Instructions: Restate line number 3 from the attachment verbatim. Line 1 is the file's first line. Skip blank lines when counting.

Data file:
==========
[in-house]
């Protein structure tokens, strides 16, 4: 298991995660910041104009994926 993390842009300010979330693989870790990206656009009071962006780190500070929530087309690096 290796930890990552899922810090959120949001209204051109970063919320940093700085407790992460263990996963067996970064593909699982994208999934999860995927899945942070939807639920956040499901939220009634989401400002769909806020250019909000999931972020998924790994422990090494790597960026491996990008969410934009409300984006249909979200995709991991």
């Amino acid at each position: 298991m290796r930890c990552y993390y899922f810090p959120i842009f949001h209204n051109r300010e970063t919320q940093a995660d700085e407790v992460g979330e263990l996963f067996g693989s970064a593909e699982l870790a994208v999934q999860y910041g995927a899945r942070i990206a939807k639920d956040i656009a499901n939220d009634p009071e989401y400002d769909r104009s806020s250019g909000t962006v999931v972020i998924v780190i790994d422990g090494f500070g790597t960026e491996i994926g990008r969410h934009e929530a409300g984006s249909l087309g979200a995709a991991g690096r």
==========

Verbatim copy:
């Amino acid at each position: 298991m290796r930890c990552y993390y899922f810090p959120i842009f949001h209204n051109r300010e970063t919320q940093a995660d700085e407790v992460g979330e263990l996963f067996g693989s970064a593909e699982l870790a994208v999934q999860y910041g995927a899945r942070i990206a939807k639920d956040i656009a499901n939220d009634p009071e989401y400002d769909r104009s806020s250019g909000t962006v999931v972020i998924v780190i790994d422990g090494f500070g790597t960026e491996i994926g990008r969410h934009e929530a409300g984006s249909l087309g979200a995709a991991g690096r």